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Ever wondered how low back pain and shoulder pain can be connected?

The picture shows a green line connecting the left Gluteus Maximus to the right Latissimus Dorsi muscle via the thoracolumbar fascia (white stuff). So if you have spasms or tension in either of these muscles it can create a problem. Equally if you have stiff or tight spinal joints it can create an imbalance in these muscles.

Why do I need to know about these muscles I hear you say…..well……that muscular sling or ‘Back Functional Line’ as it is known is incredibly important for everyday tasks. When it works properly it help to extend your hip joint on the left and the shoulder on the right which is pretty important for walking/running movements. Not only does it create movement but it also creates stability, as it causes force closure of the sacroiliac joints and tenses the thoracolumbar fascia (white stuff) to better support the low back.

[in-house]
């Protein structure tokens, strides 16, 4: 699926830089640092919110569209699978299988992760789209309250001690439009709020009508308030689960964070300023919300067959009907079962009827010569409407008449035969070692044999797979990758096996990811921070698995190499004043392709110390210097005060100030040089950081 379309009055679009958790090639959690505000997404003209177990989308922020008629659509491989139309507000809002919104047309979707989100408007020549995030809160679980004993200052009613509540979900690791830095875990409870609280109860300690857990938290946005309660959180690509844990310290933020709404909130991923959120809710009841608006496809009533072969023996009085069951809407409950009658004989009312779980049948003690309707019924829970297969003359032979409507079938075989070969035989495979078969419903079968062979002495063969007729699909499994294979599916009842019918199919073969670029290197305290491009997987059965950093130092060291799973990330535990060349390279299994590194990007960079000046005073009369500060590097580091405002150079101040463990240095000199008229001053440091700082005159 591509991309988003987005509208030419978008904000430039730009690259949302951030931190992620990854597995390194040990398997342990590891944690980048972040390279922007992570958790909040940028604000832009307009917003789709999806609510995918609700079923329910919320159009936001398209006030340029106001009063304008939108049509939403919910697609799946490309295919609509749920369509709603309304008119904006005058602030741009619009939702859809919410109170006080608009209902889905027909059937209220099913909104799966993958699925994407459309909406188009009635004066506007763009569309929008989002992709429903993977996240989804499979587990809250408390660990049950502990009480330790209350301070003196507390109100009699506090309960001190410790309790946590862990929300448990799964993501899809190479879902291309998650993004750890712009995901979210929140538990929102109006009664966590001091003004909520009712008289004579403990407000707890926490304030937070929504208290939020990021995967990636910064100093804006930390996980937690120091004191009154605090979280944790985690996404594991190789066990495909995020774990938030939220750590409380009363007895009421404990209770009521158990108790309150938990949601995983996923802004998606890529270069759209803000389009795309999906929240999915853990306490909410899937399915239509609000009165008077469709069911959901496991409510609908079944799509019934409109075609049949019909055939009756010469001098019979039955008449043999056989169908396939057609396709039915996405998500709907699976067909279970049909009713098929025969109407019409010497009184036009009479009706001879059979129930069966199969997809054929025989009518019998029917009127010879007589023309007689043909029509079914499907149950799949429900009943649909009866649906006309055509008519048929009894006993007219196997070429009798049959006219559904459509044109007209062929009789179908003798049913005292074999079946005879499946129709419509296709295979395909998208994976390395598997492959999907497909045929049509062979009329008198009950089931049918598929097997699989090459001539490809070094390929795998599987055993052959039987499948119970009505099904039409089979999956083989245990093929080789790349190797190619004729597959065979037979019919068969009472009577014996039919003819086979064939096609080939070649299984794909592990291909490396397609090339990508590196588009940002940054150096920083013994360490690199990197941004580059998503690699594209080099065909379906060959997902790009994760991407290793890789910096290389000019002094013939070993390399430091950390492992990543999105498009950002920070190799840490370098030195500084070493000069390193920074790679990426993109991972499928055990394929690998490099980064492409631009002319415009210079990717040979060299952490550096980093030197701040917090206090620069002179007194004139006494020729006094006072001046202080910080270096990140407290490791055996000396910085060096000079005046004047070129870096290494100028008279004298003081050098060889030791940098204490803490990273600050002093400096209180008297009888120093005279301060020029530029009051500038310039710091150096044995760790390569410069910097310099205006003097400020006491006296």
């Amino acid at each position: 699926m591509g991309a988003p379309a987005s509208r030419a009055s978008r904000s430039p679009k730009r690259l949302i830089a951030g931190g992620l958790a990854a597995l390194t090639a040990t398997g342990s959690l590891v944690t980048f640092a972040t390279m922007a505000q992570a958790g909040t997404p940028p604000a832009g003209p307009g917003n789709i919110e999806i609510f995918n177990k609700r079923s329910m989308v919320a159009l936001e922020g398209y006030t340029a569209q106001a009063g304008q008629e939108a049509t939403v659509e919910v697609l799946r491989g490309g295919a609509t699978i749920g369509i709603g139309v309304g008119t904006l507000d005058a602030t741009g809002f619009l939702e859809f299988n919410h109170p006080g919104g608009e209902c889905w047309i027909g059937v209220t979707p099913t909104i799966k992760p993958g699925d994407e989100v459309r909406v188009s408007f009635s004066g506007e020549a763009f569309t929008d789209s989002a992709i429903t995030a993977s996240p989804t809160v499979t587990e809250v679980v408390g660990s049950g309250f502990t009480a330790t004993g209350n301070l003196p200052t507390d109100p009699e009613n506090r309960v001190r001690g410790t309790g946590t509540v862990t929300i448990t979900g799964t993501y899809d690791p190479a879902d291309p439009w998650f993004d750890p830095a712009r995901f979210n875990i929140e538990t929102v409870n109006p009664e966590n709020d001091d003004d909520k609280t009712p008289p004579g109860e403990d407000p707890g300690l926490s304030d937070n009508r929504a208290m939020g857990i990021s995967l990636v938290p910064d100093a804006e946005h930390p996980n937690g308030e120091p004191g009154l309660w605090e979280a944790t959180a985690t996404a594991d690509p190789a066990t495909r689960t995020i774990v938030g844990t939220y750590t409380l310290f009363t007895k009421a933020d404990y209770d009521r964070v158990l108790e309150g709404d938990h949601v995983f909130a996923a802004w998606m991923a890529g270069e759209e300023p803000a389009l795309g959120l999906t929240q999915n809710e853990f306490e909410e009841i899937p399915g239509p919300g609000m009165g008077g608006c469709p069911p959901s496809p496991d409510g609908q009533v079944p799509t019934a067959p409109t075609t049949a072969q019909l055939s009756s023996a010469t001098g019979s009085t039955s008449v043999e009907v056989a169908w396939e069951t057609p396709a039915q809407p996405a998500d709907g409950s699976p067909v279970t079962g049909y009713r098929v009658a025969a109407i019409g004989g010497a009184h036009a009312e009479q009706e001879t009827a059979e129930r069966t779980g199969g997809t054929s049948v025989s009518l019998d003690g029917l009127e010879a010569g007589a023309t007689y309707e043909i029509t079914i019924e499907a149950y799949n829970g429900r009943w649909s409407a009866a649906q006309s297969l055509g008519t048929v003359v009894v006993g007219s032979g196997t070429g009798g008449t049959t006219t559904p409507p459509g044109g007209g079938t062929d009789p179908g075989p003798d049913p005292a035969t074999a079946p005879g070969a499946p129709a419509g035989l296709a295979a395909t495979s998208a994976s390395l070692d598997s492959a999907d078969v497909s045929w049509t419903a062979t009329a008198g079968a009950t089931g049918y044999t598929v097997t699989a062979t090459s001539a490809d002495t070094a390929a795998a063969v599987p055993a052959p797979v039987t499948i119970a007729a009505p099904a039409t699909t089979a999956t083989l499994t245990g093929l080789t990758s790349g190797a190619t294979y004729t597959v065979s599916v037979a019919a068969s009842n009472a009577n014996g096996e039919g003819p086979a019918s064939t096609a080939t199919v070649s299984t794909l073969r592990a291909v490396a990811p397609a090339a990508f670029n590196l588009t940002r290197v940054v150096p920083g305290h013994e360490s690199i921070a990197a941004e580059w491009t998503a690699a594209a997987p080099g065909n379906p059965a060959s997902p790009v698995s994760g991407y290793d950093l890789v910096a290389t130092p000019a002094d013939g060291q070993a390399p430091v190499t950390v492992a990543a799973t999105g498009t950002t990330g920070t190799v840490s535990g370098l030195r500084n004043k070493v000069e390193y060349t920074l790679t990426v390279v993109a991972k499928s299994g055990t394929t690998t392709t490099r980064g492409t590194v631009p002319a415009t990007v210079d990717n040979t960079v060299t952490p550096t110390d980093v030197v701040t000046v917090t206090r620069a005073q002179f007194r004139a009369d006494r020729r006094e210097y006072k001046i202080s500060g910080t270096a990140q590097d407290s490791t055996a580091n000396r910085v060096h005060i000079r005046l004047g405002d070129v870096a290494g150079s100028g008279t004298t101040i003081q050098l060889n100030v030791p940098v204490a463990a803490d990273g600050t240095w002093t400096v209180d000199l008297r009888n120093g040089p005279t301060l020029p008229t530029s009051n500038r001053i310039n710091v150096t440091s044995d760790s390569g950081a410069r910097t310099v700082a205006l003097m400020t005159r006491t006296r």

Any athletes out there will know the dangers of deadlifting with a rounded back, well that is caused by misfiring of either the Latissimus Dorsi or the Gluteus Maximus. With tennis or any throwing sports the power is generated largely in the ‘wind up’ phase. In this case, a right forehand shot or right arm throw where the right shoulder is pulled back. Do you know how that is done? You guessed it, via the action of these muscles.

So how could you develop a problem with these muscles? An all too common way we see in the clinic is through sitting. When the shoulders round off and roll forwards it lengthens this sling system and weakens it. Remember we are not made for sitting! A tutor of mine once used the phrase ‘Motion is the lotion for your joints’ and that is true for the muscles as well.

This is one way low back pain and shoulder pain can be connected but remember don’t guess, get assessed.